And see how the text goes on: "And in battles of shaking will He fight with it." "Fight with it;" that is, of course, fight by its means; the only weapon that never was and never can be conquered: the title of the Cross is synonymous with victory. But how, in battles of shaking? Why, they say, battles that shake together and stir up every faculty of body and mind in the servants of Him that bore the Cross. For it must be that, or it is nothing. But you know how apt we all are, over and over again, to sit down quietly in our do-nothing way of serving GOD; hearing of the Passion, and sorrowing for it in a way, but not crucified ourselves to that Cross; beholding the Via Dolorosa of our LORD, but shrinking from every little Via Dolorosa of our own. You know, you all know, we feel it each for ourselves, how we do need thus to be stirred up; and He Who has set His love upon you will not leave you without these battles of shaking. Fight! but against whom? Not only against your enemies--the world, the flesh, and the devil: but against your own hearts.

For they do need being struggled with; they do need being sometimes persuaded, sometimes allured, sometimes threatened, if they are to carry on their struggle, if they are to be as earnest in His work, as true in His love, as those of Sisters ought to be. Dear Sisters, I knew nothing of the labour and anxiety of this task when I first had to do with you. It has grown upon me, that knowledge: it has increased upon me, that sense of difficulty: till now, if I did not look away--quite away--from myself, and to Him only, "Who is able to do exceeding abundantly above all that we ask or think." I should oftentimes despair. You can scarcely judge how hard I find it to keep you sometimes up, to urge you sometimes on, when I myself have far more need to be kept up, when I myself hardly know how to get on. If ever of GOD'S great goodness we are counted worthy to enter into that land, then I shall look back on--then I shall perhaps be able to show you--more than one time when I have been pressed out of measure, above strength, so that I despaired of success. But it is GOD that comforteth those that are cast down: and that He might be able to do so, He was therefore Himself cast down as low as the ground in the night of Gethsemane. But it is GOD that urges forward those who are disposed and sore tempted to halt; therefore here we read of battles of shaking, wherein, as always, the Cross will display all its glory.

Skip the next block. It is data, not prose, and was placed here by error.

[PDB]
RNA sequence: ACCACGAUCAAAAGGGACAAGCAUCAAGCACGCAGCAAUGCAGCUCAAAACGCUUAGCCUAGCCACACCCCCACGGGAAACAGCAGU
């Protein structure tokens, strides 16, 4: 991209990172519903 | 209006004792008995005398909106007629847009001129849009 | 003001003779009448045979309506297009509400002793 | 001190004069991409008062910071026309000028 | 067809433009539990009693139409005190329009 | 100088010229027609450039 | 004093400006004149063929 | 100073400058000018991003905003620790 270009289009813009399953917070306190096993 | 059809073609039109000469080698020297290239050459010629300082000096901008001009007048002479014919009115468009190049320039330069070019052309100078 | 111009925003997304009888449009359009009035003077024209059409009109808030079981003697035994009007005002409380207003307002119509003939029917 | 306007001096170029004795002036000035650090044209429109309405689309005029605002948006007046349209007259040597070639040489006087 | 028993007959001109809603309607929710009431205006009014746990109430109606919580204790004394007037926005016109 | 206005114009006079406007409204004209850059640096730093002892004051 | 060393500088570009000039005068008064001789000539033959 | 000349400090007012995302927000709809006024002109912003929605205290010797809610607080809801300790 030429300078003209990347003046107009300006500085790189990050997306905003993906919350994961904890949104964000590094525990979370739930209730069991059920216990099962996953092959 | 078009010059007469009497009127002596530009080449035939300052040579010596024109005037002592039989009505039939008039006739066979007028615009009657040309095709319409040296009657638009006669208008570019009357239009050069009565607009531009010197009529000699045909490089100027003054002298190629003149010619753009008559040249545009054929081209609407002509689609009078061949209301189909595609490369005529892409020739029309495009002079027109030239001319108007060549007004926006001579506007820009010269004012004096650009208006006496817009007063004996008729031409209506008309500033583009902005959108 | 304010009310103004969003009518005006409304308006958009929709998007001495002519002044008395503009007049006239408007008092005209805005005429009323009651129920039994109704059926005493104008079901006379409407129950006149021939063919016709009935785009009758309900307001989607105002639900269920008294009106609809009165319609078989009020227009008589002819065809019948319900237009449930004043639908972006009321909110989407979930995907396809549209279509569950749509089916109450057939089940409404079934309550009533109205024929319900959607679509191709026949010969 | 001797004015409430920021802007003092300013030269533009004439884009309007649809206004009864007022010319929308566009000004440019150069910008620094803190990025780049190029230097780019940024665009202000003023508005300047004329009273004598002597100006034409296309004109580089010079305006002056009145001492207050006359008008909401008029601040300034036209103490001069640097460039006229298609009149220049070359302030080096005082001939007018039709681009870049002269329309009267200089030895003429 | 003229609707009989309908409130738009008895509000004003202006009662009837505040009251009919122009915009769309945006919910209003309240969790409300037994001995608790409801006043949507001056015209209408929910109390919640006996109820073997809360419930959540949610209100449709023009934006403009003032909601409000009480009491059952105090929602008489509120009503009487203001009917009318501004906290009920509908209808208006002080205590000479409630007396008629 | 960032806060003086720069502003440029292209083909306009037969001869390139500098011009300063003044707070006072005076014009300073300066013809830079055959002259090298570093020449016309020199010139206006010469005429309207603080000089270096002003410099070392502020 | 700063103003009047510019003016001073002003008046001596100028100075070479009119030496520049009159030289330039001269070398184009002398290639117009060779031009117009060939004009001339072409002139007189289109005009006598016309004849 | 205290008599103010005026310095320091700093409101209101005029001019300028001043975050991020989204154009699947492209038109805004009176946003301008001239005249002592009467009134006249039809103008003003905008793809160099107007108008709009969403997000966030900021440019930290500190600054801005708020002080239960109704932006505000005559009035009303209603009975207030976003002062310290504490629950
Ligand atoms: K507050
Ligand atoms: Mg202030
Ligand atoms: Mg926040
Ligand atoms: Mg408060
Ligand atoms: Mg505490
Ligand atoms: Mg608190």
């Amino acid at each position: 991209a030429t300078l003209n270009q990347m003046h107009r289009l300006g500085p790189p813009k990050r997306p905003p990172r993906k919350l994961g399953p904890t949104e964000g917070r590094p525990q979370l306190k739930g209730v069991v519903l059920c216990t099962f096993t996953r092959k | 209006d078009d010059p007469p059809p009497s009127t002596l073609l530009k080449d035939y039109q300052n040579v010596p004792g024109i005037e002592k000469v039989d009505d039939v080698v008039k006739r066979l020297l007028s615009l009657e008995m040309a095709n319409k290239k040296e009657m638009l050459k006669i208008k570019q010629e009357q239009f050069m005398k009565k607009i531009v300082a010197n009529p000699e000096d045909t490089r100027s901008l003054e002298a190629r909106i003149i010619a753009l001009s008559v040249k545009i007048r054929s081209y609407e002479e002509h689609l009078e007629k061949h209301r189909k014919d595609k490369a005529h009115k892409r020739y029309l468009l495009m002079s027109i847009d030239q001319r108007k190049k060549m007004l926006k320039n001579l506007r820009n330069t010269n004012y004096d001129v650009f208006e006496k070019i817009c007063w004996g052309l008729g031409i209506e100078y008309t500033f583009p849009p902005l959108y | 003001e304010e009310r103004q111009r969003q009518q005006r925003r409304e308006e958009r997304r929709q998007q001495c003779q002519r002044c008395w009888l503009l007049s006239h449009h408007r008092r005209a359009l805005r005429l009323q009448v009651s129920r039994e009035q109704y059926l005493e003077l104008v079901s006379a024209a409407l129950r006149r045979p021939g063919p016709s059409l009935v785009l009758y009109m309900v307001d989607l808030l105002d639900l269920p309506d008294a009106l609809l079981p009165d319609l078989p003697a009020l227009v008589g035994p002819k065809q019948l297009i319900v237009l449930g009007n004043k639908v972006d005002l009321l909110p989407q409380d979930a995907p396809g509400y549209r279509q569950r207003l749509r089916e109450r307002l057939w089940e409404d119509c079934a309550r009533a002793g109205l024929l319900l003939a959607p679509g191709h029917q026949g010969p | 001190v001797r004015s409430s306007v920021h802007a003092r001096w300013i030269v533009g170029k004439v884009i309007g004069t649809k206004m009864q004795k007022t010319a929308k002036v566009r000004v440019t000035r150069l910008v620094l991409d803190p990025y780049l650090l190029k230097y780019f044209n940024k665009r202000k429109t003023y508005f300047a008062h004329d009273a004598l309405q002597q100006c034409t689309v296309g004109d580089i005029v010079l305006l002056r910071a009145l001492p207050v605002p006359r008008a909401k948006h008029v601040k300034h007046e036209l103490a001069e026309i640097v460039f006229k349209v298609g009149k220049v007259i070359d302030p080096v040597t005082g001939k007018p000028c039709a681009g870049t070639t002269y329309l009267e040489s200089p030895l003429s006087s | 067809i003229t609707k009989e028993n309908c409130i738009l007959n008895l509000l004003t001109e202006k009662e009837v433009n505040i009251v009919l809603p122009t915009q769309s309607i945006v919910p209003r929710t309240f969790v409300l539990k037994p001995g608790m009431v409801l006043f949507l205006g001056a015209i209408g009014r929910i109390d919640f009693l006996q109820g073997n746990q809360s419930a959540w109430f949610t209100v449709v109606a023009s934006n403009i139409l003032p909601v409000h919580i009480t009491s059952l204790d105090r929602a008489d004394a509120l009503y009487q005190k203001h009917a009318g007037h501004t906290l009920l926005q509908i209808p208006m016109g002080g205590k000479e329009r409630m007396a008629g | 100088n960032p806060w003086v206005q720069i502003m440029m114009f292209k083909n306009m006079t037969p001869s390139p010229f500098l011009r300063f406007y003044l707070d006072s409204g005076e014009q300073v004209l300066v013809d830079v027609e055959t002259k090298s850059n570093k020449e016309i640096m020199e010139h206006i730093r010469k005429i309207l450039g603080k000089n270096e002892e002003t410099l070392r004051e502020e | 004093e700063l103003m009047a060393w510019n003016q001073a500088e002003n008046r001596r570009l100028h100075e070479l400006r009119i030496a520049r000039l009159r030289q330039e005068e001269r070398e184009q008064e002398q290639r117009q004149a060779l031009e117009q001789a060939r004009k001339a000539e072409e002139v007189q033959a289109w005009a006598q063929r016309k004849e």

And I say once more that, wherever each of you are called to work, wherever to go, this week, there must the Cross pass also: there must be the perfume of the myrrh, aloes, and cassia. If you have to do with our children, that Cross bore Him Who is the Child of Nazareth no less than the Man of Sorrows, or the King of the Jews. If you are called, less to do than to bear--to suffer sickness and pain in yourselves, instead of ministering to them in others, why He Himself took our infirmities and bare our sicknesses. And those who are going out for a while, they go, in some respects to have a privilege which others can hardly conceive. [Two Sisters going abroad.] To see what has been done in past ages, to drink in and live upon the glory and beauty of those Cathedrals,--or again, to see the living temples of Religious Houses, and Hospitals, and Schools, it ought to bring out this one feeling,--What did they do, what do they do, that we ought not to be able to perform? Every one, whether of such buildings or of such institutions, what is it but a mountain of defeated impossibilities--a monument of once formidable, now overthrown and contemptible, cannots? Our impossibilities and cannots are neither worse nor better than theirs: if we attack them with the same faith and love, it must be with the same results.

And now to GOD the FATHER, GOD the SON, and GOD the HOLY GHOST, be all honour and glory now and for ever. Amen.